Do you coach?
Ask any self respecting supervisor or manager this question and he/she would most likely say YES. If you ask me that same question, my honest answer would be not as often as I should. My guess is a lot of people do not coach as much or as often as they should and my writing this article is as much a message to myself to take up more coaching as it is a message to those who continue to read my blogs to do the same.
We make the mistake of thinking that we coach because we often associate coaching to "telling." When we tell people how to do their job we call it coaching. When we tell people to shape up or ship out, we call it coaching. If we look deeply into this role we should know that playing coach to our team members involves a lot more than "telling".
Let's do that then. Let's take a deeper look at coaching and see what we might be missing and make appropriate adjustments. Let's start with this question: what do coaches do? The perfect example of how coaches work is to look at the origin of this term - the sports coaches.
Coaches' main goal is to help their players succeed and the measure of their success is the ability of their players to win at most or improve personal performance records at the very least.
How do we compare? Do we see ourselves more as material to our players success or do we see them as material to our own success? That's what spells the difference between a coach and a "non-coach."
Great coaches feel a great sense of defeat when their players do not win, they question their own coaching skills hence, they try very hard to make sure that their players are competitive and have a good shot at winning.
How do we compare? How much effort do we make to ensure that our own players are competitive and ready to win? How much time do we put in to training? We all know very well that coaches put in a lot.
In order to win, coaches look at competition for benchmark of good performance and set goals with the players that are raised above these benchmarks.
How do we compare? Do we know a good standard when we see one?
They set strategies to get the players to play their best with constant monitoring of their personal performance indicators. If we talk about basketball, we are talking about shooting accuracy, dribbling, passing, assisting and other pertinent performance indicators.
How do we compare? How well do we monitor our players' performance? Have we identified performance indicators? Have we established a system for monitoring and feedback? Do our players know how well they are performing at a given time? This is critical to success.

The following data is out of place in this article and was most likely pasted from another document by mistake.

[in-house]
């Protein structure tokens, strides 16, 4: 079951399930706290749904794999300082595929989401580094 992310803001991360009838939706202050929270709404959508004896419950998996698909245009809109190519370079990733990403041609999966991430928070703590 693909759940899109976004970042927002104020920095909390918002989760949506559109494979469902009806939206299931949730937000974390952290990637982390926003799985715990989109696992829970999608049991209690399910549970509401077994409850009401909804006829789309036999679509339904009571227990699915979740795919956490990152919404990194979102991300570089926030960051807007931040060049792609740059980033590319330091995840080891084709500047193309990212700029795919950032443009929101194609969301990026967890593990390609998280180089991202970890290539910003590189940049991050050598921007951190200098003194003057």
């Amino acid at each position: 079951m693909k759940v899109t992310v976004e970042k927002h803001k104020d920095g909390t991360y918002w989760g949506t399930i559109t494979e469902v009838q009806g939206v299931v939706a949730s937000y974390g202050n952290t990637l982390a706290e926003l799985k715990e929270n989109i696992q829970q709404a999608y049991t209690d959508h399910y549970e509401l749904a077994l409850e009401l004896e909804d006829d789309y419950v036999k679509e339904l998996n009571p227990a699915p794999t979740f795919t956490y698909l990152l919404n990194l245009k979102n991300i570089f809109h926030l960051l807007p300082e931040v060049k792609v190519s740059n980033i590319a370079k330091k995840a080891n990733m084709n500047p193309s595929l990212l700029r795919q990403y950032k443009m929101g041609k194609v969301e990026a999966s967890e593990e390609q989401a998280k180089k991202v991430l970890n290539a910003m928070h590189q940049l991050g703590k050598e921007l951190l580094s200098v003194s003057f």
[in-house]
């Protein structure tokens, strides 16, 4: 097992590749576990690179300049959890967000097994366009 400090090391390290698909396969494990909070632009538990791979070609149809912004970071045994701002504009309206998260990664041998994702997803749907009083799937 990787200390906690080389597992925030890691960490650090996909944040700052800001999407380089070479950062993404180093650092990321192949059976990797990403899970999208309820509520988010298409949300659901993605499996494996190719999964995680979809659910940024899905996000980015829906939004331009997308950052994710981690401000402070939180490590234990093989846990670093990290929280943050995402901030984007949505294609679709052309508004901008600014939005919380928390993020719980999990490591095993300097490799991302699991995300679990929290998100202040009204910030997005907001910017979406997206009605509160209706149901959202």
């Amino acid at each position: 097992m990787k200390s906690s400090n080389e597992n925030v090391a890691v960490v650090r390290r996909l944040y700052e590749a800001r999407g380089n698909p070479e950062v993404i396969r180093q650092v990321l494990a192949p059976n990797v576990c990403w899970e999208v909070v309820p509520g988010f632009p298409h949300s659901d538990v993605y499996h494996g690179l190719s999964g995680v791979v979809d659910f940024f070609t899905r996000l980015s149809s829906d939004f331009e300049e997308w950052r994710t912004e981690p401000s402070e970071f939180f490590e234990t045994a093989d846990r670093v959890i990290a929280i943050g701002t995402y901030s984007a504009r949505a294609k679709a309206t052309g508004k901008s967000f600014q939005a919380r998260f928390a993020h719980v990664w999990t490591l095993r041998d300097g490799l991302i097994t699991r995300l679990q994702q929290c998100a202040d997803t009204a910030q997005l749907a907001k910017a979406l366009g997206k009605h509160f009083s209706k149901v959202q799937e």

A good coach does not only show concern over a bad performance by telling players off for performing badly, they look behind the bad performance and find out what might be causing it and look for possible solutions to help the player overcome what is causing the bad performance.
How do we compare? When we see our players performing badly do we bother to ask? Do we bother to investigate and find a solution or do we just judge our player as a bad player? Only poor coaches do that.
A good coach is quick to point out a great performance because they want the player to repeat it. They don't just throw in "good work!" remarks, they specify what it is.
How do we compare? How well do we praise good performance? Do we throw in the usual "good work!" remark? A good coach knows that "good work!" is like saying "good dog!" that's why they go further by specifying what the good work is all about.
Great coaches do not wait until after the game to give feedback. They call for a time out and call players in when there are concerns and they cheer and celebrate at the sidelines when players perform a feat.
How do we compare? Do we wait 'till the performance appraisal to give feedback about performance? How well do we cheer for our players when they show great performance?
Although players undergo spartan-like training, a coach is hardly military. There's no "obey first before you complain." A great coach listens to ideas and concerns and help players work out issues regarding the team or their game. A coach who cannot recognize a good suggestion is bound to fail.
How do we compare? How much interest do we give to our players ideas, feelings and concerns? Do we remember that we are dealing with people? People, with minds and feelings of their own. When we look at our players as mere statistics or tools to the achievement of our goals, then we stop being coaches.
It's easy to call oneself a coach but to be a great coach requires hard work and training, and not just training but discipline, the discipline to become better at what they do because the success of their players depend on their ability to become better coaches. They analize their own performance as coaches by analizing how well their players are responding to them. The performance of their team is the reflection of their own coaching capability. Great team equals great coach, poor team equals poor coach.
How do we compare?